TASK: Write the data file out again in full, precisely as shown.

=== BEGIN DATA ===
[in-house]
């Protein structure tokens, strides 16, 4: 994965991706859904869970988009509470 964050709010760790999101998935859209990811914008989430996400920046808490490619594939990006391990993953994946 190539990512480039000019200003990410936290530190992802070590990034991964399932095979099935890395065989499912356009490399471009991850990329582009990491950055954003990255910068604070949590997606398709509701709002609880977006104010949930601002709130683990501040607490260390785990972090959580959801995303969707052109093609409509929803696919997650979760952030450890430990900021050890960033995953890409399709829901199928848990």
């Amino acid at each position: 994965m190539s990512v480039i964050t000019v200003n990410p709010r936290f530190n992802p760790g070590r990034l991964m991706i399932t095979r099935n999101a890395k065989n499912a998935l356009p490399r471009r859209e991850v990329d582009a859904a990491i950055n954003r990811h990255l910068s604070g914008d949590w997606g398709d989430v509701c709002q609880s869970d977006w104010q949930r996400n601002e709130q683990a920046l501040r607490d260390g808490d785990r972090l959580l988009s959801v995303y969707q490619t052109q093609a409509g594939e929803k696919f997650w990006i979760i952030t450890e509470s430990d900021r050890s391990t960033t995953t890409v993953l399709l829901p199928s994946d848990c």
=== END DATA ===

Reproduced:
[in-house]
């Protein structure tokens, strides 16, 4: 994965991706859904869970988009509470 964050709010760790999101998935859209990811914008989430996400920046808490490619594939990006391990993953994946 190539990512480039000019200003990410936290530190992802070590990034991964399932095979099935890395065989499912356009490399471009991850990329582009990491950055954003990255910068604070949590997606398709509701709002609880977006104010949930601002709130683990501040607490260390785990972090959580959801995303969707052109093609409509929803696919997650979760952030450890430990900021050890960033995953890409399709829901199928848990």
């Amino acid at each position: 994965m190539s990512v480039i964050t000019v200003n990410p709010r936290f530190n992802p760790g070590r990034l991964m991706i399932t095979r099935n999101a890395k065989n499912a998935l356009p490399r471009r859209e991850v990329d582009a859904a990491i950055n954003r990811h990255l910068s604070g914008d949590w997606g398709d989430v509701c709002q609880s869970d977006w104010q949930r996400n601002e709130q683990a920046l501040r607490d260390g808490d785990r972090l959580l988009s959801v995303y969707q490619t052109q093609a409509g594939e929803k696919f997650w990006i979760i952030t450890e509470s430990d900021r050890s391990t960033t995953t890409v993953l399709l829901p199928s994946d848990c």